Making a late Capital Allowances claim

Late Capital Allowance Claim

In this newsletter, we share a case that supports the ability to submit a late capital allowance claim i.e. submit a retrospective claim in a tax year that is no longer open for amendment under standard protocol.

In the world of tax, case law is a powerful tool that supports a principle and methodology.

When boundaries are pushed, it can attract attention often resulting in an approach being challenged. When an approach passes this scrutiny it helps clarify legislation that frequently relies on interpretation.

Although this doesn’t reinvent the way in which we apply capital allowance claims to our client’s tax position, it does provide an alternative option that can be considered.

A property capital allowance claim isn’t purely calculating the value of property embedded fixtures & fittings that qualify for tax relief, we feel it’s just as important to understand how a claim can best be applied to a clients tax position.

For many, the Dundas Heritable v HMRC case makes for an interesting read.

 

Case Study

In Dundas Heritable v HMRC [2017] TC6476 the FTT found on technical analysis, that Paragraph 82 Schedule 18 FA 1998 gives an unexpected result: the taxpayer is given the chance to make a late claim for capital allowances once HMRC has opened an enquiry into the relevant return.

  • The company submitted its corporation tax returns including Capital allowance claims for both year ending 31 March 2012 and 2013 late.
  • HMRC opened enquiries into each, in time, and disallowed the capital allowance claims on the grounds that they were made out of time.
  • HMRC issued closure notices and the company appealed.

The company argued that paragraph 82(1)(b) Schedule 18 Finance Act 1998 applies to extend the time limit for making capital allowances claims.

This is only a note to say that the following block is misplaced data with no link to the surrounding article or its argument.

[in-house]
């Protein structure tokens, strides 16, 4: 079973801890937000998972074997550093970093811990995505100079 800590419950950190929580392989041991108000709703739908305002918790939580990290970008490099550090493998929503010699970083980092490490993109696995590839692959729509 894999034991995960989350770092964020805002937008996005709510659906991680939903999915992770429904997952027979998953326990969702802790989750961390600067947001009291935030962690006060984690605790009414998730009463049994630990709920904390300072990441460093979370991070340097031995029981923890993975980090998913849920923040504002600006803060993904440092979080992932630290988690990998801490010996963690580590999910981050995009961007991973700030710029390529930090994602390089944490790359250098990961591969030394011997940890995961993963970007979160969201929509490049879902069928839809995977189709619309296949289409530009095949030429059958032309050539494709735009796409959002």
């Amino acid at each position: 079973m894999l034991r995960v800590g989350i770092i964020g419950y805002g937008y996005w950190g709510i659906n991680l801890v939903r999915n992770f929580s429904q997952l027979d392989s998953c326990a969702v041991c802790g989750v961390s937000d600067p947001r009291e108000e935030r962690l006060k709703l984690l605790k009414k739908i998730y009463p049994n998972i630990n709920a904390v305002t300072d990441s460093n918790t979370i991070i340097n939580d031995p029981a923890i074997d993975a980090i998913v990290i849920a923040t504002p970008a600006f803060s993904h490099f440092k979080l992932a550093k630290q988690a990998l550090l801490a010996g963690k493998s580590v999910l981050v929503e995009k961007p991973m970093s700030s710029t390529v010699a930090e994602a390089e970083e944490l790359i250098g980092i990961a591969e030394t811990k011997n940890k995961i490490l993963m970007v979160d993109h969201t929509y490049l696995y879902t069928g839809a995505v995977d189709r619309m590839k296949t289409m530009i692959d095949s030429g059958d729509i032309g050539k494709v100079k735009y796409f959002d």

HMRC argued that as the claims were not made within the time limit contained in paragraph 82(1)(a) a late claim was not possible.

The case involved the interpretation of paragraph 82 Schedule 18 Finance Act 1998.

The FTT found that as an enquiry had been opened the claims were possible and made in time by virtue of paragraph 82(1)(b) notwithstanding the fact that claims were not made within the time limit contained in paragraph 82(1)(a).

Comment

It remains to be seen whether HMRC will appeal this decision. Paragraph 82 does appear to allow a late claim.

Paragraph 82 Schedule 18 says:

82.—(1) A claim for capital allowances may be made, amended or withdrawn at any time up to whichever is the last of the following dates—

(a) the first anniversary of the filing date for the company tax return of the claimant company for the accounting period for which the claim is made;

(b) if notice of enquiry is given into that return, 30 days after the enquiry is completed;

(c) if after such an enquiry the Inland Revenue amend the return under paragraph 34(2), 30 days after notice of the amendment is issued;

(d) if an appeal is brought against such an amendment, 30 days after the date on which the appeal is finally determined.

(2) A claim for capital allowances may be made, amended or withdrawn at a later time if the Inland Revenue allow it.

(3) The time limits otherwise applicable to the amendment of a company tax return do not apply to an amendment to the extent that it makes, amends or withdraws a claim for capital allowances within the time allowed by or under this paragraph.

(4) The references in sub-paragraph (1) to an enquiry into a company tax return do not include an enquiry restricted to a previous amendment making, amending or withdrawing a claim for capital allowances.

An enquiry is so restricted if—

(a) the scope of the enquiry is limited as mentioned in paragraph 25(2), and

(b) the amendment giving rise to the enquiry consisted of the making, amending or withdrawing of a claim for capital allowances.”

The limitation in paragraph 25(2) relates to where a notice of enquiry is given as a result of an amendment by the company of its return and it limits the enquiry to that amendment in certain circumstances.

If you have spent significant capital buying, improving or extending commercial property, Capital Allowance Review Service can review your tax position to determine if a capital allowance claim is possible and how you could benefit.